If you get lost enough, you can find Arcadia. The South Seas Company are keen to limit access to maintain their monopoly on trade. The Church, with no such worldly concerns, wish to bring the Word of God to the Fair Folk. And Catherine Helstone wants to find her beloved brother Laon, missionary to the Court of the Pale Queen…
Iris Villarca is an only child, kept isolated from friends and servants. Her father wishes only to protect her, but she dreams of stories where headstrong daughters seize their freedom. There is no freedom for a Villarca. Villarcas sicken if they leave Rawblood. Villarcas die young. And so do those they love.
I have a soft spot for vampire novels, as long as they’re not paranormal romance. I have strong opinions about vampires and faerie being dark and terrifying; I can accept alluring and seductive, but not sparkly gushing. That said, I didn’t realise The Quick was a vampire story when I picked it up – it is described as modern take on gothic horror, and for some reason I thought it was going to be about magicians.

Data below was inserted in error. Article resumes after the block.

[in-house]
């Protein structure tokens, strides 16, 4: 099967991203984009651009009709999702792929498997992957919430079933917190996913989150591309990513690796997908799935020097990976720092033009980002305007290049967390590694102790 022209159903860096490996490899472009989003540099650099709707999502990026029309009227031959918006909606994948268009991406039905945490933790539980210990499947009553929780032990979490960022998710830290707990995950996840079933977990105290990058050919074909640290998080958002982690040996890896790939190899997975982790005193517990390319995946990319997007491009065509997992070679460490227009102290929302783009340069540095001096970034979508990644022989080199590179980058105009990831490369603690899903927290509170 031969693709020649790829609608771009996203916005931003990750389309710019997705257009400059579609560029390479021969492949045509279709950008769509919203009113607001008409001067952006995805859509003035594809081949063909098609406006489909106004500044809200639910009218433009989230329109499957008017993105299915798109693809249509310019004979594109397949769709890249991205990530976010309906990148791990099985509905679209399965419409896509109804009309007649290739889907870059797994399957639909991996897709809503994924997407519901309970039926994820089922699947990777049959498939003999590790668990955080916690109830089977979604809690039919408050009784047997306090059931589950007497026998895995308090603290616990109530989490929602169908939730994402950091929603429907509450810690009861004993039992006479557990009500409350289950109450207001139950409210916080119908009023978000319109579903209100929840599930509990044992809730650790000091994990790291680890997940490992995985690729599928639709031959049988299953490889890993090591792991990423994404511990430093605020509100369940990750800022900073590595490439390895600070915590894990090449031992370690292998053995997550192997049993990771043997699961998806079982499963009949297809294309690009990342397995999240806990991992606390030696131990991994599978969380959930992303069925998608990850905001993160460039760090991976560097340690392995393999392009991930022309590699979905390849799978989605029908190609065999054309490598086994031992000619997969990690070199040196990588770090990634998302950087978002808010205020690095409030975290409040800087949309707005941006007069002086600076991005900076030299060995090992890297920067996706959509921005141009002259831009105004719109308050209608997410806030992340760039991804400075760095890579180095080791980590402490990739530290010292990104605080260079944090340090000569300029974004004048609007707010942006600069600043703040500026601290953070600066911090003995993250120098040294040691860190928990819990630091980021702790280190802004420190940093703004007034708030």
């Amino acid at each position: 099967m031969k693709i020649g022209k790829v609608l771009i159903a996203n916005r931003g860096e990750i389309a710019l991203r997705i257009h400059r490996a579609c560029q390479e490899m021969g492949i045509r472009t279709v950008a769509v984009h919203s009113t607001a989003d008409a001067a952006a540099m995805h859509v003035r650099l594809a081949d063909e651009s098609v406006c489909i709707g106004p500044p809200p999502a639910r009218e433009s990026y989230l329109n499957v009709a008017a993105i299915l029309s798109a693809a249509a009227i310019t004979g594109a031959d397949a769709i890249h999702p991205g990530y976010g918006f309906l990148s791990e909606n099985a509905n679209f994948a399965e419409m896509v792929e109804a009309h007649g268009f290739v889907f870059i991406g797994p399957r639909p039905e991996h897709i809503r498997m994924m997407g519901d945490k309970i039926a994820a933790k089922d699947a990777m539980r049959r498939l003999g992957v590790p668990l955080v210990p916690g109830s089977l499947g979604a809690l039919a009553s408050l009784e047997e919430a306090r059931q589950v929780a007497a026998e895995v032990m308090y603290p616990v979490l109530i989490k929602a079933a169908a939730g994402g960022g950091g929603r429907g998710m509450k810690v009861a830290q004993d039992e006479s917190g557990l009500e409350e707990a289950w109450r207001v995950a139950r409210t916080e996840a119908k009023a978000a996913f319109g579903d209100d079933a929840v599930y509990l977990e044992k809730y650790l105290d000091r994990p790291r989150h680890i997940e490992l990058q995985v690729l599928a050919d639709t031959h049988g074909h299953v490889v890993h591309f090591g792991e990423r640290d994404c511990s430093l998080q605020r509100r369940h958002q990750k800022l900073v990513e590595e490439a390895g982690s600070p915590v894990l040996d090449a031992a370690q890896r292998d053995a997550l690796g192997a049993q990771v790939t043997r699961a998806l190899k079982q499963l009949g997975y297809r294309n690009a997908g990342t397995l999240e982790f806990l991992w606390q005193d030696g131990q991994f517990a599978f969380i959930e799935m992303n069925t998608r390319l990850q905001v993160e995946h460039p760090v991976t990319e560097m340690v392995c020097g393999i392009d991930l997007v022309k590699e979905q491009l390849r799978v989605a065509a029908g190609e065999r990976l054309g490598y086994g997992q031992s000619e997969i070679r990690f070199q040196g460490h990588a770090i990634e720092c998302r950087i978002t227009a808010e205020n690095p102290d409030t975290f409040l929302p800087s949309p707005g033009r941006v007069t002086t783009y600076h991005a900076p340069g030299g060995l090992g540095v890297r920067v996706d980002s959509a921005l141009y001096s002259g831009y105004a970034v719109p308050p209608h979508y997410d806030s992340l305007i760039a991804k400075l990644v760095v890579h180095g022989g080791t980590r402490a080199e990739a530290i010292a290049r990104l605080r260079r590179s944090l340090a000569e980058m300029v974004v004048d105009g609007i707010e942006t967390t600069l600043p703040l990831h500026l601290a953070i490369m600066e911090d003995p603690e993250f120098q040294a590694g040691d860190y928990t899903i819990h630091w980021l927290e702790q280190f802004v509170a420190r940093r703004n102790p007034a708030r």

As some of you are aware, I’ve been lucky enough to have some extended time off this year, which inevitably means that I’ve been reading like the dedicated bookworm that I am. I’m likely to read as many books by the end of June as I’ve read in an entire year (during a lean year, anyway), and I’ve loved every minute. It’s been a couple of months since I last captured what I’ve thought of this mountain of material, so I wanted to do another recap – although I have had the time to be much, much better about logging reviews and ratings on my LibraryThing, which is increasingly becoming my main platform for all book-related activity.